Sheffield History


The area now occupied by the City of Sheffield has been inhabited since at least the late Upper Palaeolithic period (about 12,800 years ago). However, the settlements that developed and amalgamated to form Sheffield are of Anglo-Saxon and Danish origin, dating from the second half of the first millennium. Around this time, the Sheffield area spanned the border between the kingdoms of Mercia and Northumbria.

After the Norman Conquest, Sheffield Castle was built to protect the local settlements, and by 1296 a market was established at what is now Castle Square. Sheffield subsequently expanded to become a small market town, which remains the centre of the modern city.

By the 14th century Sheffield was renowned for knife production, and by the early 1600s had become England's main centre of cutlery manufacture outside of London.

However, the loss of some important export markets led to a recession in the late 18th and early 19th century, and the resulting poor conditions culminated in a cholera epidemic that killed 402 people in 1832.

During the 19th century many steel innovations were discovered locally, including crucible and stainless steel and the Sheffield plate technique. These drove Sheffield's growth as an industrial town, gaining the city an international reputation for its steel production and stimulating an almost tenfold population increase during the Industrial Revolution.

The town's population continued to expand rapidly throughout the 19th century, increasing from 60,095 in 1801 to 451,195 by 1901. The town was incorporated as a borough in 1842 and was granted a city charter in 1893.

To meet the growing population's need for improved water supplies, several new reservoirs were built on the outskirts of the town. In 1864 the dam wall of one of these collapsed, causing the Great Sheffield Flood, in which 270 people were killed and substantial areas of the town devastated.

The influx of people also led to the construction of numerous back-to-back houses, which, along with severe pollution from the factories, inspired George Orwell in 1937 to describe Sheffield as "the ugliest town in the Old World".

As the Second World War impended, Sheffield's steel factories prepared to manufacture weapons and ammunition. This made the city a target for bombing raids, the most severe of which was the Sheffield Blitz on the nights of 12th and 15th December 1940, in which 660 people died and many buildings were destroyed.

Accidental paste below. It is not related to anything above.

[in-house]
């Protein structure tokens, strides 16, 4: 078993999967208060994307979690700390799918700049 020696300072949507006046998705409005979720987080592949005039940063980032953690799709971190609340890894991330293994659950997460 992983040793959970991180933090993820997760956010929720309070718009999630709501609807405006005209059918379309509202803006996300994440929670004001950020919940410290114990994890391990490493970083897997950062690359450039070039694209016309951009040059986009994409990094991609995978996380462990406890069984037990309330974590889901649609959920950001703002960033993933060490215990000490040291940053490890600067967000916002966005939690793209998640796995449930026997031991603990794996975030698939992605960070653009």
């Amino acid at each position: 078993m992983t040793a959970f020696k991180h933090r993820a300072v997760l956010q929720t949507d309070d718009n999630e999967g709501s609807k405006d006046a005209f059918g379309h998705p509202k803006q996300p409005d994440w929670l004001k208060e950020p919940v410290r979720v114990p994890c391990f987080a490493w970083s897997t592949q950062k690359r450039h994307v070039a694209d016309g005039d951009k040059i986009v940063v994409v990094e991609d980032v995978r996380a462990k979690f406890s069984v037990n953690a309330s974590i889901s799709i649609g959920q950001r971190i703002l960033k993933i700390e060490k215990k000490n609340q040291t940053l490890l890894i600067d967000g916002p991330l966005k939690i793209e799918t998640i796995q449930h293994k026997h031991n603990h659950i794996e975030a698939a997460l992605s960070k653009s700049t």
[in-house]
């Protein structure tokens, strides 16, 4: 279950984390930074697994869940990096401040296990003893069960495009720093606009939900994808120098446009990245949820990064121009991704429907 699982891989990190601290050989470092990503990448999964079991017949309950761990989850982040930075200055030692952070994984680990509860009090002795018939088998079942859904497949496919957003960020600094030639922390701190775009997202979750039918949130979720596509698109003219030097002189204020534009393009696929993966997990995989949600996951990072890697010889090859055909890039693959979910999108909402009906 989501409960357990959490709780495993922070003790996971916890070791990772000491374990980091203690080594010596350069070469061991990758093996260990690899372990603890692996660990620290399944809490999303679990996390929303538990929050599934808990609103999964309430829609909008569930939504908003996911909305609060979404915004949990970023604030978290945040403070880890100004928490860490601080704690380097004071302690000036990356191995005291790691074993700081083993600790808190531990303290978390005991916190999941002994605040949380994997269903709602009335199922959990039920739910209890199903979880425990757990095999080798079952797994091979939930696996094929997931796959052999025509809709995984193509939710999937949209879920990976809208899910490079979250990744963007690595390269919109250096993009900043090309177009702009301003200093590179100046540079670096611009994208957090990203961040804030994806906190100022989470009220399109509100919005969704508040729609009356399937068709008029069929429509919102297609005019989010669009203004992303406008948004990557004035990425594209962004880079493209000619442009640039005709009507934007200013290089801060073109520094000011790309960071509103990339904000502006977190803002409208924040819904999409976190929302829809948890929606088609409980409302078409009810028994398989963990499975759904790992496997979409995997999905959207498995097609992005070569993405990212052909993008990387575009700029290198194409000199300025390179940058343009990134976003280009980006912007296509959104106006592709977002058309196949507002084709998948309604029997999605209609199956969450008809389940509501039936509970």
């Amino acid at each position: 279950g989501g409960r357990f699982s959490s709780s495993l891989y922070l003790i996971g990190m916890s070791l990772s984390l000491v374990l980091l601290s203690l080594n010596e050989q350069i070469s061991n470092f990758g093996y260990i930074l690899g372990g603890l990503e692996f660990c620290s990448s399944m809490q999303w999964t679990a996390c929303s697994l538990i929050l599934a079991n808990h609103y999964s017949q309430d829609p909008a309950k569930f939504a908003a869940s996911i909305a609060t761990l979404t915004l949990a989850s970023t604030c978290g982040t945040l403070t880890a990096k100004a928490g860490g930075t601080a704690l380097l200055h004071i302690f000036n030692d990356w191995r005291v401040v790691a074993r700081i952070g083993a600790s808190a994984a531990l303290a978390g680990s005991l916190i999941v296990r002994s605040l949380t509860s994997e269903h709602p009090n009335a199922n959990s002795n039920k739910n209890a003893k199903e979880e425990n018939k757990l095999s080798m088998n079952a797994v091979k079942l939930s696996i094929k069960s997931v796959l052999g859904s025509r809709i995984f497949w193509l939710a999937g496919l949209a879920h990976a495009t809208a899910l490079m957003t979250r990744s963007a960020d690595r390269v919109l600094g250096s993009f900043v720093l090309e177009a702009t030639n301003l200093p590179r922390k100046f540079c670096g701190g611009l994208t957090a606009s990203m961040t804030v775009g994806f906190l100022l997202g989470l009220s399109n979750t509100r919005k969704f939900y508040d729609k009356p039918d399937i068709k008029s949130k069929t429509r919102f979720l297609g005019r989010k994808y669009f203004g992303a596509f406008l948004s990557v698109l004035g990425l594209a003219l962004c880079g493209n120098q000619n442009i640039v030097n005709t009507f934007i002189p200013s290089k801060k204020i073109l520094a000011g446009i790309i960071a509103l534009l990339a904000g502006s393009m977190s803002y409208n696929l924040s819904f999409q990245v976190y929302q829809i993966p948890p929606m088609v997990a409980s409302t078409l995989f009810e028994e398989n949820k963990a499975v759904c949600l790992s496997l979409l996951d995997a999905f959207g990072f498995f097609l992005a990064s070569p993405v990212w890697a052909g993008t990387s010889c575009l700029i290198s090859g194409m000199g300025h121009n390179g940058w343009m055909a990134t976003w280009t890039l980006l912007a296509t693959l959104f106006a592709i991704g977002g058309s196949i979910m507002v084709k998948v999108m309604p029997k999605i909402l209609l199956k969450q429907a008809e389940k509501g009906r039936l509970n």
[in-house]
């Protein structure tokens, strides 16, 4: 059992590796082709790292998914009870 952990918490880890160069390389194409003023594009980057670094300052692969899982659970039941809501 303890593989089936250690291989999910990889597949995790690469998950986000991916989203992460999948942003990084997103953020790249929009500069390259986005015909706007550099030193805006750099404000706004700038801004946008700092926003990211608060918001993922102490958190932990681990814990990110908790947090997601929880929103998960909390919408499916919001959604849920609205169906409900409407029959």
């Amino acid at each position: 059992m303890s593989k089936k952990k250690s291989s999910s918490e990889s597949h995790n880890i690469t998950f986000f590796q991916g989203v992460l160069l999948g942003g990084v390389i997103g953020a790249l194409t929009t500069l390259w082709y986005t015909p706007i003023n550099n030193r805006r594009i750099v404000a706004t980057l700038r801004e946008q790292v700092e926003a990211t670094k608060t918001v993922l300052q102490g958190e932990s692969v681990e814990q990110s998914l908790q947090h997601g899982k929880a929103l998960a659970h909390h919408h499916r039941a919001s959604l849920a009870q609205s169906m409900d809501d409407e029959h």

In the 1950s and '60s, many of the city's slums were pulled down and replaced with housing schemes such as the Park Hill flats. Much of the city centre was also cleared to make way for a new road system.

During the 1970s and '80s, increased automation and international competition in iron and steel triggered a decline in traditional local industries. This coincided with the collapse of coal mining in the area.

In 1990, construction of the Meadowhall shopping centre on the site of a former steelworks was a mixed blessing, creating much-needed jobs but accelerating the decline of the city centre.

Regeneration efforts were boosted when the city hosted the 1991 World Student Games, for which several new sporting facilities were created. These include the Sheffield Arena, Don Valley Stadium and the Ponds Forge complex, all of which are still used for international sporting events.

The 21st century has seen extensive redevelopment in Sheffield, which is changing rapidly as new projects regenerate some of the more run-down parts of the city.

One such example is the Heart of the City Project, which has initiated several public works in the city centre, including the Peace Gardens, the Millennium Galleries, the Winter Gardens and the Millennium Square (a public space to link these areas).

Further developments have included the modernising of Sheaf Square, in front of the recently revamped railway station. The new square contains The Cutting Edge, a sculpture made from Sheffield steel.